JOE CHRNELICH: Well, David actually is over there right now, and when the new TRK originally was formed, a step forward to us, they were in discussions with David about having him join the team. There were some relationships there.The best we could tell, they could not arrive at a mutual agreement on the contract, and so it kind of went to the side. David did -- when management change took place, the investors went back to David and talked to him a little bit, but again, they could not come to an agreement. There was just a little bit too much consternation from David's perspective, as well.So he's there, but he has not been involved in the effort.

Q. I think this has been touched upon, but I know in the past when we've had foreign races, a lot of times the promoter is responsible for paying a lot of the costs, and in the case of England and Germany, I think those two promoters split all the cost of bringing the whole circus over, shall we say. With this being so close to the race actually happening, is the Korean government, which I had originally understood was backing the Korean race, and maybe I'm wrong about that, but how is Champ Car going to fare in terms of the costs that have been spent or committed to?

JOE CHRNELICH: Good question, fair question. We actually -- this is important for everybody to know. This year is very, very different than last year. Last year there wasn't even a license agreement for the race, which is what we had come to learn because I entered the picture very late on that one.But this year between the city and the promoter, a significant amount of dollars had been paid to us, so we do have a buffer. We also had made pre-arrangements with our Australian promoter and our Korean promoter on how to handle the shipping and the airline tickets to achieve economies of scale. Now that we have to repivot, those questions were thought out. We had to think through a worst case scenario with our Australian promoter to say, "Look, if this doesn't happen again, how are we going to handle it." So we had thought about that in advance, and quite frankly at the request of Australia. So we're prepared for it, and it won't be a problem.

Q. As a follow-up question, I found it interesting to hear you say that there are companies that are over there that would be sponsors of this event that really want it to happen, and obviously you feel that they're still behind it. Can you clarify, is this being put on by TRK as a private organization? I mean, how much is the private company versus the government, and how do we hold their hand through the process since this is all a brand new experience for them?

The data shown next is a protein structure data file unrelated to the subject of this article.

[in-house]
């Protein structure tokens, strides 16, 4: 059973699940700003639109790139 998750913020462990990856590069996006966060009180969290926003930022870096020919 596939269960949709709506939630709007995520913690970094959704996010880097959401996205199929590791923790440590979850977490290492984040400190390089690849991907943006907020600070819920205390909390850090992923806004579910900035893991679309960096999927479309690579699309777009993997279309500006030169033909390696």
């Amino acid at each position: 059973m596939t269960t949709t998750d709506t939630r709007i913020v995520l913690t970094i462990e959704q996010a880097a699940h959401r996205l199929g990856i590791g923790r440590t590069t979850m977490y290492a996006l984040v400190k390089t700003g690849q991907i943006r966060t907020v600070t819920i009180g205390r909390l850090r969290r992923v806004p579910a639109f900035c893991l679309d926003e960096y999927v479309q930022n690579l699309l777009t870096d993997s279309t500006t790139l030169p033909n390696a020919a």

JOE CHRNELICH: Sounds like you have a couple questions here. In terms of the sponsorship interest, there are some very big names in Korea as we know, Samsung, Hyundai, Kia, LG; these are names that we recognize here in the U.S. on a daily basis as products we buy. Those are all domestic Korean corporations, if you will, which makes the market that much more attractive to us. They have been in discussions, all of them are aware of the race and there are varying interest levels. I would tell you to stay tuned as to who are really the sponsors that are intending on stepping forward on this.In terms of the promoter, TRK is the independent private promoter. They quite frankly are the ones that have not been prepared and who have not kept current with the contract requirements. The mayor, on the other hand, and the city have a license agreement tied to us and tied to the promoter, and they have, quite frankly, met and done all the things we have asked of them. So the mayor has been a very strong supporter in trying to move the promoter along here. So in that regard, that was one of the big positives we saw.

Q. You mentioned TRK being the primary promoter, and before you mentioned that there's been a change in promoters in China, that BASM -- was that a government agency before, and who is this new IS that you mentioned? Is that a private promoter in China?

JOE CHRNELICH: Actually BASM, Beijing Asset State Management, that is a quasi-government entity, they actually acquire and hold assets on behalf of the state, but -- they're a quasi-government company. That's the best way to define them.Very early in our discussions with them, they had informed us they were going to form a subsidiary company to help attract sports events to the capital of China, Beijing, and that's the company IS which was ultimately formed. That company is involved with the Olympic effort, but it's also very keen on bringing racing to China. That's how they intertwined.

ERIC MAUK: That will bring an end to our Champ Car teleconference today. I'd like to thank everybody for participating.19